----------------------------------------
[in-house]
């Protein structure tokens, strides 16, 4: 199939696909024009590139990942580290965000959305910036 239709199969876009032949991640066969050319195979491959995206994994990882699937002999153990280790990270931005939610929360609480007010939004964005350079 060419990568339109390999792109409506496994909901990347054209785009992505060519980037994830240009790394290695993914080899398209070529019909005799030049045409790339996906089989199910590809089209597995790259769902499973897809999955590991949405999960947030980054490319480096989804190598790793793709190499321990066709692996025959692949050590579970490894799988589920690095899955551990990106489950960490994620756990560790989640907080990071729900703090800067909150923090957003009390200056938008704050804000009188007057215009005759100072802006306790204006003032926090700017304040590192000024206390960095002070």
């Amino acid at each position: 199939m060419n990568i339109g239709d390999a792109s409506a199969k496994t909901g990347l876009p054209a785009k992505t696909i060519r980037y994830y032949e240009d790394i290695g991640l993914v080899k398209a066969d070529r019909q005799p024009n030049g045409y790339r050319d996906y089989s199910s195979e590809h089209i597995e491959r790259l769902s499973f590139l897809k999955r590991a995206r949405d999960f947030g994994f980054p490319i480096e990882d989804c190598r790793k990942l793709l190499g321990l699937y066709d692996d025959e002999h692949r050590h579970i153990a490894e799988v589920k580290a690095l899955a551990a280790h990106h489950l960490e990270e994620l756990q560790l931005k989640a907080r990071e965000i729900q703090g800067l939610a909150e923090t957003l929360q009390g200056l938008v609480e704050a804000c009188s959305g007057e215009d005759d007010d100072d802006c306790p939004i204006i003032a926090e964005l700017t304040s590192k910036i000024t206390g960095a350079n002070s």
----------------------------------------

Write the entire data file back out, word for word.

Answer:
[in-house]
């Protein structure tokens, strides 16, 4: 199939696909024009590139990942580290965000959305910036 239709199969876009032949991640066969050319195979491959995206994994990882699937002999153990280790990270931005939610929360609480007010939004964005350079 060419990568339109390999792109409506496994909901990347054209785009992505060519980037994830240009790394290695993914080899398209070529019909005799030049045409790339996906089989199910590809089209597995790259769902499973897809999955590991949405999960947030980054490319480096989804190598790793793709190499321990066709692996025959692949050590579970490894799988589920690095899955551990990106489950960490994620756990560790989640907080990071729900703090800067909150923090957003009390200056938008704050804000009188007057215009005759100072802006306790204006003032926090700017304040590192000024206390960095002070």
């Amino acid at each position: 199939m060419n990568i339109g239709d390999a792109s409506a199969k496994t909901g990347l876009p054209a785009k992505t696909i060519r980037y994830y032949e240009d790394i290695g991640l993914v080899k398209a066969d070529r019909q005799p024009n030049g045409y790339r050319d996906y089989s199910s195979e590809h089209i597995e491959r790259l769902s499973f590139l897809k999955r590991a995206r949405d999960f947030g994994f980054p490319i480096e990882d989804c190598r790793k990942l793709l190499g321990l699937y066709d692996d025959e002999h692949r050590h579970i153990a490894e799988v589920k580290a690095l899955a551990a280790h990106h489950l960490e990270e994620l756990q560790l931005k989640a907080r990071e965000i729900q703090g800067l939610a909150e923090t957003l929360q009390g200056l938008v609480e704050a804000c009188s959305g007057e215009d005759d007010d100072d802006c306790p939004i204006i003032a926090e964005l700017t304040s590192k910036i000024t206390g960095a350079n002070s």